Town Column : West Tisbury
How easily we have slipped into the cold-weather rituals. Bringing in firewood, getting the wood stove going, warming up the house. Winter clothes are hanging in the closet, summer's linens packed away for another year. Tonight, we will have macaroni and cheese for dinner. Later in the week, maybe meatloaf or stew, warming winter dinners rather than cool summer salads.
The Derby is over and Wyatt Jenkinson maintained his lead throughout to win the Boat Bonito category with his 9.71-pound fish. Congratulations, Wyatt.
This weekend we set our clocks back one hour, the return to standard time. Don't forget.
Lovely news to report, the birth of Reed Genevieve Cabot at 3:50 pm, October 24, at Martha's Vineyard Hospital. She was welcomed by her parents, Ben and Nicole, and the best big sister ever, Violet. Her grandmother, Linda Vadasz, arrived from Budapest, Hungary, last Tuesday, just in time. Grandfather Gaston is coming November 11; Dan and Nancy Cabot already live here. Mother and baby are fine and will be home settling in by the time everyone is reading this on Thursday.
Foster and Jean Owen were here last week from Chapel Hill, N.C., guests of Henry and Louise Bessire. They kept busy the whole time, as Henry said, "We did everything possible in 48 hours." A highlight was a walk at Cedar Tree Neck, where they were surprised to see Bruce Irons Path. Bruce Irons had been a professor of Jean's at the University of North Carolina at Charlotte. After I saw the Owens, they were heading up to Alley's before being whisked to the boat.
Sarah Dexter celebrated her birthday on September 19, the beginning of "40 days of birthday," as a friend told her she was entitled to this year. Sarah, Ginger Magnuson, Melissa Lawry, and Laura Caruso all met in Boston, where they stayed for a couple of days. They attended a Red Sox game, shopped, ate at the Cheesecake Factory, and did all the fun things friends do when they get together. Many happy returns, Sarah. Enjoy every minute.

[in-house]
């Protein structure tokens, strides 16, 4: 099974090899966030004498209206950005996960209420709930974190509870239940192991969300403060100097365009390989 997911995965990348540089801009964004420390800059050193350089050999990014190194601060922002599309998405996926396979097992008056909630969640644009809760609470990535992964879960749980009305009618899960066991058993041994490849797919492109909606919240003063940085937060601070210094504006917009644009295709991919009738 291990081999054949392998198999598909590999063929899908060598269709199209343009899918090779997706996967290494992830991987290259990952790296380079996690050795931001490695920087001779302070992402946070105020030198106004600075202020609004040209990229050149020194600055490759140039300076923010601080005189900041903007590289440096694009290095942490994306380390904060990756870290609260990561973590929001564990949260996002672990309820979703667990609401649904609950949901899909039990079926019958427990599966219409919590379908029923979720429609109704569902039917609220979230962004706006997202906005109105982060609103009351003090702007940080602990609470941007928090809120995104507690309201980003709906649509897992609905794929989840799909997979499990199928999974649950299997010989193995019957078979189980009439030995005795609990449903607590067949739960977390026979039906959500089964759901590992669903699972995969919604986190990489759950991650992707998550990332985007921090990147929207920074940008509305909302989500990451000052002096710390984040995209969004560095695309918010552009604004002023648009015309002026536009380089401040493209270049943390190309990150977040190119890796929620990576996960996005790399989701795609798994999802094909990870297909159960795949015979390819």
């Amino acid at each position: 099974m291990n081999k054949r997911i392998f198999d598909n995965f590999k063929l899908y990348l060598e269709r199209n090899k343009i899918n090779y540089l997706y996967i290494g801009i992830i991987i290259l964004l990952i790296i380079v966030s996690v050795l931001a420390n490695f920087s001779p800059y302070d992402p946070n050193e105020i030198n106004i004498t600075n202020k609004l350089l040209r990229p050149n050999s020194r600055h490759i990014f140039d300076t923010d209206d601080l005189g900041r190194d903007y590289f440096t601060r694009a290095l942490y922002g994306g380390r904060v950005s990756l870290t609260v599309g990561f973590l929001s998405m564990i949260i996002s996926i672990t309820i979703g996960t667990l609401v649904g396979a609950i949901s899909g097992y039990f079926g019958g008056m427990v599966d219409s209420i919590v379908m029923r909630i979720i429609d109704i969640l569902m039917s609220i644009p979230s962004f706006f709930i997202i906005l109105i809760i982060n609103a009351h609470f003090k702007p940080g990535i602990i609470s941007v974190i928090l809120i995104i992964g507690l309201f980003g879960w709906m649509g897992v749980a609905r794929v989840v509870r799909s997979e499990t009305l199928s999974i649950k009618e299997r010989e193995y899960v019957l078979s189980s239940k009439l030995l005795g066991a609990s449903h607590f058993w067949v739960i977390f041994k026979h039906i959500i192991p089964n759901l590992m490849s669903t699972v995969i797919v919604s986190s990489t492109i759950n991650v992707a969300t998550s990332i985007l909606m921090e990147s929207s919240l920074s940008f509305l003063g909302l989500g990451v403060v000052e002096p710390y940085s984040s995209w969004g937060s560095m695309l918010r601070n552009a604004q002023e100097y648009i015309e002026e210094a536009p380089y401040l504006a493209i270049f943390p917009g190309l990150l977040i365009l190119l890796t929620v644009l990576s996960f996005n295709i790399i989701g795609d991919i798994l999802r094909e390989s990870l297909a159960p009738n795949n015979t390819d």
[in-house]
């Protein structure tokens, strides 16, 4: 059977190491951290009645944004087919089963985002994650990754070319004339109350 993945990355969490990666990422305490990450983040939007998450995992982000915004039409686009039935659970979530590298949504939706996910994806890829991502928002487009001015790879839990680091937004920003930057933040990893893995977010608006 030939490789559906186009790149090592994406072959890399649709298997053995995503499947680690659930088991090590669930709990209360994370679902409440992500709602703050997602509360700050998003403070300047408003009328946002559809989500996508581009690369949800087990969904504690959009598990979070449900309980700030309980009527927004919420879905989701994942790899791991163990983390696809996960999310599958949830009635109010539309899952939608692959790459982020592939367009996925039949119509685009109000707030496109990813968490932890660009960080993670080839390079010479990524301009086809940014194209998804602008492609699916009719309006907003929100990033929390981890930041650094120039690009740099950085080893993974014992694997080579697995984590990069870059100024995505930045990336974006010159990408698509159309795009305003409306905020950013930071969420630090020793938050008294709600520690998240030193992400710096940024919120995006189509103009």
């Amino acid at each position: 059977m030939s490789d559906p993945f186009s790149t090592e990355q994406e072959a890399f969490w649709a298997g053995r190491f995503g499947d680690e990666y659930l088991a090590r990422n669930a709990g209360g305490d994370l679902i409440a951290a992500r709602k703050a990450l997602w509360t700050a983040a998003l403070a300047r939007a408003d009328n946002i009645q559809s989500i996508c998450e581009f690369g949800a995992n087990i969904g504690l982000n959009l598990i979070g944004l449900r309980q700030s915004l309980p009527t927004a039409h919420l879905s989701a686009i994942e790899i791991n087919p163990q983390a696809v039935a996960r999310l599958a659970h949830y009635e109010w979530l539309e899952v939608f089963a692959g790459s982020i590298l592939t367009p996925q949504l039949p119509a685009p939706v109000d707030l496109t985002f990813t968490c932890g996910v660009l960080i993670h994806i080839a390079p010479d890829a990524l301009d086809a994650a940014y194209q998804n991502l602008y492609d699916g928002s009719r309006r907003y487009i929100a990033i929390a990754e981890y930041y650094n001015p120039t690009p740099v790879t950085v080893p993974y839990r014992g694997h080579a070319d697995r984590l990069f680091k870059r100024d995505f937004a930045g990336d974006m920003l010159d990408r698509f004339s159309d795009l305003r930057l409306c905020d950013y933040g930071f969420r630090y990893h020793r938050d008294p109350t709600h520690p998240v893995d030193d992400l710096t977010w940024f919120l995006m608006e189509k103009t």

Rachel Salop turned six on October 26. Ben Saunders will be three on Sun., November 1. Wishes for happy birthdays and happy everydays to you both.
The library's Halloween party begins at 3 pm Saturday, Oct. 31. It will have all the fun and festivities you expect: the hayride, crafts, delicious treats. The Saturday craft is mask making, so come earlier to make your mask. Then get into your costume and come back for the party.
Beginning on Sunday, Nov. 1, tapestry artist Julia Mitchell will be exhibiting her work at the library throughout the month. Wednesday afternoon, Nov. 4, at 3 o'clock, there will be a reception for Julia. Please come. It is an easy opportunity to meet the artist and talk about her work.
I have been meaning to write for some time about Sue Silva. Everyone who attended the recent open house at the Town Hall commented on the beautiful bouquets set around the building. They were made by Sue, an amazing gardener, creative flower arranger, artist, and genuine lady bountiful. For many years, Sue has delivered flowers to the library, Howes House, and Town Hall, week in and week out. Her arrangements always combine colors in beautiful and imaginative ways. One week, there will be enormous dahlias of fire-engine red and the darkest purple imaginable; the next week, the palest cream-colored roses with filmy plumes of grasses. It is a remarkable gift in all ways to everyone in town. Thank you, Susan.
It's still warm enough to have our doors open most days, letting in the air and reflecting color into the house from the bright foliage outside. Every time I walk into my front hallway, I am blown away by the hottest pink-red burning bush across the lawn. It's on the north side of the house, so the sun hits it all day. Our hallway is painted a pale yellow. The combination of pale yellow with those pink light-strewn leaves is outstanding. I can't seem to get enough of it. It will be gray before we know it.